1. David Larlet
  2. django-storages


django-storages / docs / django-mogilefs-storage.txt

MogileFS Storage

The MogileFS storage backend is fairly simple: it uses URLs (or, rather, 
parts of URLs) as keys into the mogile database. When the user requests a file 
stored by mogile (say, an avatar), the URL gets passed to a view which, using 
a client to the mogile tracker, retrieves the "correct" path (the path that 
points to the actual file data). The view will then either return the path(s) 
to perlbal to reproxy, or, if you're not using perlbal to reproxy 
(which you should), it serves the data of the file directly from django.

In order for the backend to work, we need to add a few settings variables:

    * ``MOGILEFS_DOMAIN``: The mogile domain that files should read 
      from/written to, e.g "production"
    * ``MOGILEFS_TRACKERS``: A list of trackers to connect to, 
      e.g. ["foo.sample.com:7001", "bar.sample.com:7001"]
    * ``MOGILEFS_MEDIA_URL`` (optional): The prefix for URLs that point to 
      mogile files. This is used in a similar way to ``MEDIA_URL``, 
      e.g. "/mogilefs/"
    * ``SERVE_WITH_PERLBAL``: Boolean that, when True, will pass the paths 
      back in the response in the ``X-REPROXY-URL`` header. If False, django 
      will serve all mogile media files itself (bad idea for production, 
      but useful if you're testing on a setup that doesn't have perlbal 
    * ``DEFAULT_FILE_STORAGE``: This is the class that's used for the backend.
      You'll want to set this to ``project.app.storages.MogileFSStorage``
      (or wherever you've installed the backend) 


Getting files into mogile

The great thing about file backends is that we just need to specify the 
backend in the model file and everything is taken care for us - all the 
default save() methods work correctly.

For Fluther, we have two main media types we use mogile for: avatars and 
thumbnails. Mogile defines "classes" that dictate how each type of file is 
replicated - so you can make sure you have 3 copies of the original avatar 
but only 1 of the thumbnail.

In order for classes to behave nicely with the backend framework, we've had to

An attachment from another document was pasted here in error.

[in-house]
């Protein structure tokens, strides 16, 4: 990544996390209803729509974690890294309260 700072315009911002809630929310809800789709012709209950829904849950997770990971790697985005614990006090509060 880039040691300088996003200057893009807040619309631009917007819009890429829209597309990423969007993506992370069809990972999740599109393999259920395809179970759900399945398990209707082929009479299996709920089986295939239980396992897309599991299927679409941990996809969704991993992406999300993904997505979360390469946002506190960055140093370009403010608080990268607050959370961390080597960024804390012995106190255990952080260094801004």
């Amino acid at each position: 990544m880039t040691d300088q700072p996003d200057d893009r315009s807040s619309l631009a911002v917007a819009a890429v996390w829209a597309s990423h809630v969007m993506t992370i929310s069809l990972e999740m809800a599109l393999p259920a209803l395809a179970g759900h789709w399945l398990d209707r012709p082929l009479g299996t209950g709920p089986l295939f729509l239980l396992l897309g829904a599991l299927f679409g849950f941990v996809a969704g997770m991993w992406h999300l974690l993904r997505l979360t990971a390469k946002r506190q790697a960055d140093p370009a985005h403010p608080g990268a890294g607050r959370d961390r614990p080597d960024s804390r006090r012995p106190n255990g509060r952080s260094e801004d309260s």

do a little tomfoolery. (This is something that may change in future versions 
of the filestorage framework).

Here's what the models.py file looks like for the avatars::

    from django.core.filestorage import storage
    # TODO: Find a better way to deal with classes. Maybe a generator?
    class AvatarStorage(storage.__class__):
        mogile_class = 'avatar' 
    class ThumbnailStorage(storage.__class__):
        mogile_class = 'thumb'
    class Avatar(models.Model):
        user = models.ForeignKey(User, null=True, blank=True)
        image = models.ImageField(storage=AvatarStorage())
        thumb = models.ImageField(storage=ThumbnailStorage())

Each of the custom storage classes defines a ``class`` attribute which gets 
passed to the mogile backend behind the scenes.  If you don't want to worry 
about mogile classes, don't need to define a custom storage engine or specify 
it in the field - the default should work just fine.

Serving files from mogile

Now, all we need to do is plug in the view that serves up mogile data. 

Here's what we use::

  urlpatterns += patterns(",
      (r'^%s(?P<key>.*)' % settings.MOGILEFS_MEDIA_URL[1:], 

Any url beginning with the value of ``MOGILEFS_MEDIA_URL`` will get passed to 
our view. Since ``MOGILEFS_MEDIA_URL`` requires a leading slash (like 
``MEDIA_URL``), we strip that off and pass the rest of the url over to the 

That's it! Happy mogiling!